Hillary Clinton's agenda would rely on help from the middle

By John T. Bennett, Roll Call
Democratic presidential nominee Hillary Clinton addresses the crowd July 30 in Pittsburgh. If she wins the presidency, she would have to rely on bipartisan support to push her agenda should Republican maintain control of Congress. Photo by Archie Carpenter/UPI
Democratic presidential nominee Hillary Clinton addresses the crowd July 30 in Pittsburgh. If she wins the presidency, she would have to rely on bipartisan support to push her agenda should Republican maintain control of Congress. Photo by Archie Carpenter/UPI | License Photo

A point Hillary Clinton regularly hammers home on the campaign trail is that after congressional Republicans nixed the healthcare overhaul she promoted as first lady, she worked with them to craft a children's health insurance plan that became law.

The Democratic presidential candidate argues that finding common ground was preferable to partisan gamesmanship -- an approach she vows to bring to the Oval Office if she can defeat GOP nominee Donald Trump.


"How are you going to break through the gridlock in Washington?" she asked rhetorically during her Democratic National Convention acceptance speech last month. "Look at my record. I've worked across the aisle to pass laws and treaties and to launch new programs that help millions of people. And if you give me the chance, that's what I'll do as president."



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A Clinton victory on Nov. 8 could revive the art of coalition-building and legislating. If she looks for partners, here are some members who might answer the call:

The unlikely allies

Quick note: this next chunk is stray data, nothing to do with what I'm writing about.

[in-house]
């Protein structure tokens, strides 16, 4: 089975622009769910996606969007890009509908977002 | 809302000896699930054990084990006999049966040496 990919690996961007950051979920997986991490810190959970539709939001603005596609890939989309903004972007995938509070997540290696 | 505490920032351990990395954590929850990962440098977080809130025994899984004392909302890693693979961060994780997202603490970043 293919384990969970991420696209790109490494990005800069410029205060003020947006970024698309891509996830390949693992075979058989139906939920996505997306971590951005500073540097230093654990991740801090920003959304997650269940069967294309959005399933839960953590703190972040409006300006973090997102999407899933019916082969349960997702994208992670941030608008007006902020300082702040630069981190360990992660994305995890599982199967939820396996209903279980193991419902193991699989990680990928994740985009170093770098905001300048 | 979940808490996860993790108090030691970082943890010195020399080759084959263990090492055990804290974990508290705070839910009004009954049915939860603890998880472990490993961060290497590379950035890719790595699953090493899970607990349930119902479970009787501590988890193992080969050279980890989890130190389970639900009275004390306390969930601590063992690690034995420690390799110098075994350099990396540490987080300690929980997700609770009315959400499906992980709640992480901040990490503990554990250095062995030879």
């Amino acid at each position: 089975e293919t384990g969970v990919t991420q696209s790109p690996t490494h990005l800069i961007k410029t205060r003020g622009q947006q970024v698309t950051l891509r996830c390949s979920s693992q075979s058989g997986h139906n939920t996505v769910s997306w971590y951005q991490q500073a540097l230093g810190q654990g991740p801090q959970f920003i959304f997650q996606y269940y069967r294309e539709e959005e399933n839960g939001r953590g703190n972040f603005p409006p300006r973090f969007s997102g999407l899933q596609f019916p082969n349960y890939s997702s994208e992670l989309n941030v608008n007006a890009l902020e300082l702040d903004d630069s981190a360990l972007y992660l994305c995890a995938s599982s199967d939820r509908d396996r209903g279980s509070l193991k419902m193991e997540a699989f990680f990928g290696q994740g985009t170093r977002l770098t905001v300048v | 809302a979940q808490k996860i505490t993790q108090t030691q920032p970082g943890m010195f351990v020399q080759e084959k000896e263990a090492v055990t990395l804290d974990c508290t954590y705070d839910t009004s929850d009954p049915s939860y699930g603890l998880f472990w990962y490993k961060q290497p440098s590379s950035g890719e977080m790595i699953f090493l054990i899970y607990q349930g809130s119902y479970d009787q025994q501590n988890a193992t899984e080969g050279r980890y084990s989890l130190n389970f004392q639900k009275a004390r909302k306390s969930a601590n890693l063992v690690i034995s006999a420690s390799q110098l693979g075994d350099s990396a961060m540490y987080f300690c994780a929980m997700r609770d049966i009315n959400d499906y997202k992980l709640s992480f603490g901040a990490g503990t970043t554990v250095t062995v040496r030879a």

If Clinton wins and Republicans keep control of at least the House, she will be first incoming Democratic president whose party would lack full control of Congress since Grover Cleveland, in 1885, said Lanae Erickson Hatalsky, who works on social policy issues at Third Way, a centrist think tank.

So Clinton is wise to talk often about her bipartisan past. There are enough staunchly conservative House GOP members -- many of them even more staunchly anti-Clinton -- that she will have difficulty finding agreement with a big majority of the GOP caucus. But veteran Washington observers say there are signs she could build an impressive and enduring coalition of moderate House Democrats and Republicans, and forge ties with a GOP leadership team eager to show they can get things done.

That means Speaker Paul D. Ryan of Wisconsin and members like Deputy GOP Whip Tom Cole of Oklahoma.


"I've been very impressed with Tom Cole," said William Galston, a former adviser to President Bill Clinton who is now with the Brookings Institution. "He's a very thoughtful guy who is interested in passing legislation and making laws. He's someone she would probably want to talk to."